Although the overall sector performed poorly, the traditional, more upmarket magazines are faring well. By Jane Wolfson.
You can usually judge the success of magazine ABC day by the amount of cake and chocolate that find their way into the office. The latest results, covering the first half of 2014, were a poor show, with only a few titles celebrating in the women’s market.
It was with heavy heart that I read about the closure of Company, although I wish Hearst Magazines UK every success in making the title work as a digital brand.
It is becoming increasingly complicated to unpick the data as more tactics are used to grow and maintain circulations – cover-mounting, multi-packing and price-discounting have continued. However, the ABC has made monthly circulations mandatory for the first time, allowing agencies to understand the consistency of sales across the six months. And it makes for some interesting reading.
Across both monthlies and weeklies, it is the older, more upmarket titles that have been the success stories. Good Housekeeping has taken the number-one paid-for monthly print magazine position, ahead of Glamour, which had reigned supreme for more than ten years. A number of traditional women’s weekly titles have also fared well, showing that strong, long-established brands can hold their own despite the digital revolution. Woman’s Own has actually managed to achieve period-on-period growth on the back of a 2p coverprice increase (though with two promoted issues at 60p).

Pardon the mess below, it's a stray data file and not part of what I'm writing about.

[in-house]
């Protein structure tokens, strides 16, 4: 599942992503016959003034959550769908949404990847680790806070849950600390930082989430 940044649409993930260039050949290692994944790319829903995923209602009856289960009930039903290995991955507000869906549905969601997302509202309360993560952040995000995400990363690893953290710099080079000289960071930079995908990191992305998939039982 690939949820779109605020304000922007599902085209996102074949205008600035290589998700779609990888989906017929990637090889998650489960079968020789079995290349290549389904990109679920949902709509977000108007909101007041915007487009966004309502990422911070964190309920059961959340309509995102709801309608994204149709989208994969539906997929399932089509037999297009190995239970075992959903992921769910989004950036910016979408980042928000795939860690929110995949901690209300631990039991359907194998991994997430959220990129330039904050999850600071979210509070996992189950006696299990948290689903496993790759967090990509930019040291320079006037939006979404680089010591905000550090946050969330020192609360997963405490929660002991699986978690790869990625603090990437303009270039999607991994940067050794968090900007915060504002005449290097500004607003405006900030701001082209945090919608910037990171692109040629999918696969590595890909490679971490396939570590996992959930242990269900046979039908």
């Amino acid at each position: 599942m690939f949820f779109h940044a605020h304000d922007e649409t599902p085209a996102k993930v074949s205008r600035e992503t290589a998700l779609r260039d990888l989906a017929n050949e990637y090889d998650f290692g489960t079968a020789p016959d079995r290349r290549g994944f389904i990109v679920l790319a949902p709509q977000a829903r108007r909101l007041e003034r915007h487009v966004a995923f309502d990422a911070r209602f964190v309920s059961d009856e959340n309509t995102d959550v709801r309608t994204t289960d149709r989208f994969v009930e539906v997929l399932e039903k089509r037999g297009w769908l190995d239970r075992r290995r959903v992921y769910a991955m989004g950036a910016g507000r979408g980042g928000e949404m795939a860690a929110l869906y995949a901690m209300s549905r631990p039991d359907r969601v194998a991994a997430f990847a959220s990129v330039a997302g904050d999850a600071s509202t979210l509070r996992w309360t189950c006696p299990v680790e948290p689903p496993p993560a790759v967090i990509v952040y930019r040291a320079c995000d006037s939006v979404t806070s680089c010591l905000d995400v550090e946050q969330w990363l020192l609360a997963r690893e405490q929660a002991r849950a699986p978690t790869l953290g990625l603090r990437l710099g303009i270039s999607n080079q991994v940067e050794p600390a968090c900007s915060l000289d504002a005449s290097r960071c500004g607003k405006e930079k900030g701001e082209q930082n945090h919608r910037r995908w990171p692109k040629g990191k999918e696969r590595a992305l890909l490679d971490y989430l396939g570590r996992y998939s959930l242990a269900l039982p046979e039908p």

The age differentiator is an ongoing trend and one that advertisers must be mindful of. Immediate Media Co and Enders Analysis’ Generation Wealth showed that, for the first time, over-40s will outnumber under-40s in the UK. IPC Media’s GenerationYnot! confirms that this is a growing and impactful audience. We need to convince brands that older audiences should be advertised to as well. This is a key segment that still turns to the print product in the digital age.
Time available to consumers is impacting purchase. With the "constantly on" way of living, magazines need to be fresh and relevant to their lifestyles. Celebrity titles have had a poor period – they should broaden their editorial as they cannot compete with what is readily available and immediately online.
In the first half of 2014, we are, for the first time, able to compare a combined print and digital circulation figure to a previous period, although January-June is traditionally a lower circulating period than July-December. It makes for a slightly improved story but, unfortunately, digital figures are still tiny and some titles are even showing a digital fall period on period. Digital editions for the majority of titles do not seem to be taking off in their current form.
Weeklies have a high percentage of purchasers classified as "actively purchased". For women’s monthlies, this figure has historically averaged about 80 per cent and is declining. That is not to say we do not value a non-actively purchased reader – look at Stylist, which has huge distribution numbers – but it is a measure planners use when investigating title selection.
Magazines are a fantastic advertising vehicle that have been proven to work for our clients. But the latest ABCs suggest there will be more consolidation as publishers struggle to maintain circulations in the age of digital and retailers have to make tough decisions on shelf space.
Jane Wolfson is the joint head of investment at Initiative
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